5 Ways to Prepare for Retirement

Retirement is one of those stages in life that everyone looks forward to. No waking up early to head to work, no boss, and no need to worry about pesky work/life balance. Though exciting, retirement isn’t just something you can walk into. Preparing yourself financially is crucial, especially if you’re looking to retire stress-free.

Keep reading to learn 5 ways to prepare for retirement.

  1. Sharpen Your Focus

After putting money towards a retirement fund for decades, you may assume that you have plenty to cover your lifestyle needs and expenses. It’s crucial to take a close look at your retirement accounts and determine if you’ve saved enough to live comfortably. If you could stand to put more money away, work on that goal immediately. No matter if it’s contributing more to your retirement account, adjusting your budget, or putting more money into a savings account, the key to a happy retirement is to ensure you’re financially prepared.

Don’t forget about catch-up contributions that allow you to increase your retirement savings. With catch-up contributions, you can put another $6,000 into a 401(k) account as well as an additional $1,000 in your IRA. While you may have to live more frugally than you want to, the extra money will come in handy once you’re retired.

  1. Crunch Numbers

Do you know how much money you’ll make in retirement? Knowing your predictable income such as money from your employer’s pension and Social Security will help paint a clearer picture of your financial needs. From there you’ll want to look at your investment, savings, and retirement accounts. To ensure that your assets last throughout your retirement, estimate that you’ll spend about 4% of your portfolio each year.

If you find that your portfolio doesn’t offer enough to support the type of retirement that you envision, you may want to consider contributing more to your retirement accounts or setting more money aside. Working part-time after retiring can also help to make living your retirement lifestyle much less of a burden.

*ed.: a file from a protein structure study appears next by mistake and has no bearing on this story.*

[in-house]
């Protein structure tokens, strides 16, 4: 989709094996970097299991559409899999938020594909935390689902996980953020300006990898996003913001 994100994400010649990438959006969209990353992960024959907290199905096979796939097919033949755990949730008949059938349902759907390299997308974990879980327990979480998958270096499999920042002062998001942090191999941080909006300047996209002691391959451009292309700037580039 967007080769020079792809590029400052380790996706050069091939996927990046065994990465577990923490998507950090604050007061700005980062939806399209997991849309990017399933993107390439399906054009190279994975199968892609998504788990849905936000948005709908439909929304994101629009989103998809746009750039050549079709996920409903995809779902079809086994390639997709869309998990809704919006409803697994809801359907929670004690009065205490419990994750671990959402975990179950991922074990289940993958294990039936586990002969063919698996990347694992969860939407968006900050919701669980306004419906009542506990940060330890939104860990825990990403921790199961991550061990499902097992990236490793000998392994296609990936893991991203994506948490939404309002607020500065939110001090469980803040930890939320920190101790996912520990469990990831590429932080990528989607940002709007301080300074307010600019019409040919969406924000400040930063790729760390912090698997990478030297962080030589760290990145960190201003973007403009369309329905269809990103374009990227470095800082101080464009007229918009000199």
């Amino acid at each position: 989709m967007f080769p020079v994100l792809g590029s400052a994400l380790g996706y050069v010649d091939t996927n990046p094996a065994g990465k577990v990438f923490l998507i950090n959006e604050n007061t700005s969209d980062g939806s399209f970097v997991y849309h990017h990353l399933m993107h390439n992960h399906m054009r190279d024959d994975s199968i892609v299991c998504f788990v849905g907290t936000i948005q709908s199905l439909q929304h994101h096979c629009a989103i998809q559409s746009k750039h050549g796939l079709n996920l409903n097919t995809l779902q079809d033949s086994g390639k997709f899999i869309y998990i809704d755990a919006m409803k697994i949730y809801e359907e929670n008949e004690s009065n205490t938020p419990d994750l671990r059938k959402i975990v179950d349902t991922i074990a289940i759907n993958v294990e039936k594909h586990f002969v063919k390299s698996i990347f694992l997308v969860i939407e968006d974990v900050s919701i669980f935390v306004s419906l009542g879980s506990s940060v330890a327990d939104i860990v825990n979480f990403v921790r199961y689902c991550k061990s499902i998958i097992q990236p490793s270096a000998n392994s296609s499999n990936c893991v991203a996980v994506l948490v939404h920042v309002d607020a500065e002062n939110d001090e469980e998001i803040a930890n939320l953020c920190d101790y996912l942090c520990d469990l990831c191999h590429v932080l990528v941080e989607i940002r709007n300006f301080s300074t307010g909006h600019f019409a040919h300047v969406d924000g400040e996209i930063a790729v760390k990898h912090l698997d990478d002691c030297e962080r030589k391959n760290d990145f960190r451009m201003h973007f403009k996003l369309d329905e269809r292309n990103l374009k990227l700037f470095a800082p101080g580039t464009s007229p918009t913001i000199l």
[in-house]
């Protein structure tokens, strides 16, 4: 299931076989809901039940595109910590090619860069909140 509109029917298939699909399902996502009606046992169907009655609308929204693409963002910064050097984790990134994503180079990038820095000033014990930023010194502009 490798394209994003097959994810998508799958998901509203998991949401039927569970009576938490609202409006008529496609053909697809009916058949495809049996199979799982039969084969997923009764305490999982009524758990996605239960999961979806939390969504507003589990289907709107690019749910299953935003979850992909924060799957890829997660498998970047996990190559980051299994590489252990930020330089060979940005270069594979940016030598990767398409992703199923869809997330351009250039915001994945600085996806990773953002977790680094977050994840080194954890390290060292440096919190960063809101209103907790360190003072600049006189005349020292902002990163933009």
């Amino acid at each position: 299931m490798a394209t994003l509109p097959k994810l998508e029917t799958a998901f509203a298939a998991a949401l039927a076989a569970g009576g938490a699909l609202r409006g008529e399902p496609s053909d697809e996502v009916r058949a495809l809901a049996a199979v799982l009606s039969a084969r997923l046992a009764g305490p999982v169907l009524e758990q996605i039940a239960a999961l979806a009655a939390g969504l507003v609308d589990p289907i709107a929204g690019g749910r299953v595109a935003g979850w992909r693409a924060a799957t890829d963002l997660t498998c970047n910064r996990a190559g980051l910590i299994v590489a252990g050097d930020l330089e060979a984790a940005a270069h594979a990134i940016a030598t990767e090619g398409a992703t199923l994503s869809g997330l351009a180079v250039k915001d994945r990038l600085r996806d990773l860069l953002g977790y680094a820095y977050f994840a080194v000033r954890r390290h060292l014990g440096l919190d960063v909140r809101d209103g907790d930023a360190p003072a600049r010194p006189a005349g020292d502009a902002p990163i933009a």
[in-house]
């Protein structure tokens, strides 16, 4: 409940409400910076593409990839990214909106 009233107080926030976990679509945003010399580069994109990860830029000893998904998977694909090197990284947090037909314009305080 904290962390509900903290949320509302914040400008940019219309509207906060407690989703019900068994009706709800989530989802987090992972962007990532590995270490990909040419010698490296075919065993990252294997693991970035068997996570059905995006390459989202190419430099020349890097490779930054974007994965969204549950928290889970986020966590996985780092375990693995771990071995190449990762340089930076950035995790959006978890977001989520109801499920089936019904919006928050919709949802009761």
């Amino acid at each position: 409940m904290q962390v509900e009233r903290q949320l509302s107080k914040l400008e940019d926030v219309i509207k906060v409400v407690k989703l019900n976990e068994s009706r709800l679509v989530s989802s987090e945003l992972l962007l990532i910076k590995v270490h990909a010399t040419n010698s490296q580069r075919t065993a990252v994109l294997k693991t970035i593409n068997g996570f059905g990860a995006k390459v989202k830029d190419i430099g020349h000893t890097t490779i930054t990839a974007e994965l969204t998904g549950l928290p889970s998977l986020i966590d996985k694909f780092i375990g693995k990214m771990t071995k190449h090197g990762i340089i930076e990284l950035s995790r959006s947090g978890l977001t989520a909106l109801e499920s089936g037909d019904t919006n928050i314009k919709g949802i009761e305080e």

1. Prepare to Upgrade & Sell

Unless you already live in a retiree-friendly state, chances are you’ve planned for years to pack up and move once you enter retirement. Moving to a place with low taxes, warm weather, and good affordability are all part of living the life of a retiree. States like Delaware, Nevada, and Tennessee are all popular retirement spot.

Before you can start your relocation adventure, you’ll likely first want to sell your home. If you’ve lived in your house for years now, chances are it could stand some upgrades. Today’s buyers are all about modern appliances, open floor plans, and an overall sleek and clean look.

So how can you pay for these expenses without draining your retirement savings? The good news is that there are all sorts of loans you can take out to finance home repairs, including personal loans for homeowners. You could also consider taking out a home equity loan to fund the expenses. While upgrading your home won’t be cheap, wise renovations will increase your home’s value. This means you can sell your home for more and potentially make enough money on the sale to pay off the loan used for renovations.

  1. Plan For Your Needs

There are all sorts of considerations you’ll need to make before stepping into retirement. Do you want to downsize to save money on housing costs? Will you need a part-time job to live comfortably? Is Social Security enough to help offset the costs of not working? How do you plan to manage your healthcare costs?

You’ll need to answer these questions and many more during your retirement planning. Retirement isn’t cheap, but if you plan for it, you can live quite comfortably.

  1. Learn About Social Security

Most retirees embrace the financial assistance that Social Security offers. Knowing the best time to start collecting is important, so that you can ensure you get the right amount of money for the rest of your life. The longer you delay collecting Social Security, the higher your monthly check will be.

People born 1943-1954 can collect full retirement at the age of 66 and Social Security can be collected at 62. The drawback is that by collecting at the age of 62, you’re only guaranteed 75% of your total Social Security amount. Collecting at 65 will get you 93% of your total.

For those born after 1943, there’s an 8% bonus for each year collection is delayed. This could mean hundreds of more dollars if you’re able to delay receiving Social Security.

While this is one of the most boring topics of retiring, it’s quite important to understand the ins and outs of Social Security and how when you collect impacts how much you get.


A successful retirement is one that has been planned for years. If you’re nearing your retirement age within the next 5-10 years, it never hurts to start planning now. Keep these 5 tips in mind to ensure you’re fully prepared.

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